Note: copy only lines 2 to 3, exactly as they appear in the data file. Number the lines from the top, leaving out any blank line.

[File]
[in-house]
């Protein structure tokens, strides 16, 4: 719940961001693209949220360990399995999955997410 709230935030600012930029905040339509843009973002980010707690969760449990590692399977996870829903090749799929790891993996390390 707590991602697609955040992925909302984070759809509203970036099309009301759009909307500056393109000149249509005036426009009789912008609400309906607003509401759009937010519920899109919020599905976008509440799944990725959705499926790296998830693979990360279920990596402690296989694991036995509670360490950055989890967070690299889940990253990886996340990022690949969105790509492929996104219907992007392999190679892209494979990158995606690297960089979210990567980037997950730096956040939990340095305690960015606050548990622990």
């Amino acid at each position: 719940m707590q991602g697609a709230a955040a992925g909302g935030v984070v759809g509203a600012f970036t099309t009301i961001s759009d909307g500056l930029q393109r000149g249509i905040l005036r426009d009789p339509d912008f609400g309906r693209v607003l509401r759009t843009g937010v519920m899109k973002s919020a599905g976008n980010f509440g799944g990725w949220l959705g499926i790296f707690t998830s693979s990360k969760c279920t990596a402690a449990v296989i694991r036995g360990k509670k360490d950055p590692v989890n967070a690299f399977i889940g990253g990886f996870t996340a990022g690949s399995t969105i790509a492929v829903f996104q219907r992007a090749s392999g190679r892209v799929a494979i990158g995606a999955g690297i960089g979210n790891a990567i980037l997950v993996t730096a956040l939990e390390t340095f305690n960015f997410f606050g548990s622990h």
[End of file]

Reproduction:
């Protein structure tokens, strides 16, 4: 719940961001693209949220360990399995999955997410 709230935030600012930029905040339509843009973002980010707690969760449990590692399977996870829903090749799929790891993996390390 707590991602697609955040992925909302984070759809509203970036099309009301759009909307500056393109000149249509005036426009009789912008609400309906607003509401759009937010519920899109919020599905976008509440799944990725959705499926790296998830693979990360279920990596402690296989694991036995509670360490950055989890967070690299889940990253990886996340990022690949969105790509492929996104219907992007392999190679892209494979990158995606690297960089979210990567980037997950730096956040939990340095305690960015606050548990622990």
């Amino acid at each position: 719940m707590q991602g697609a709230a955040a992925g909302g935030v984070v759809g509203a600012f970036t099309t009301i961001s759009d909307g500056l930029q393109r000149g249509i905040l005036r426009d009789p339509d912008f609400g309906r693209v607003l509401r759009t843009g937010v519920m899109k973002s919020a599905g976008n980010f509440g799944g990725w949220l959705g499926i790296f707690t998830s693979s990360k969760c279920t990596a402690a449990v296989i694991r036995g360990k509670k360490d950055p590692v989890n967070a690299f399977i889940g990253g990886f996870t996340a990022g690949s399995t969105i790509a492929v829903f996104q219907r992007a090749s392999g190679r892209v799929a494979i990158g995606a999955g690297i960089g979210n790891a990567i980037l997950v993996t730096a956040l939990e390390t340095f305690n960015f997410f606050g548990s622990h």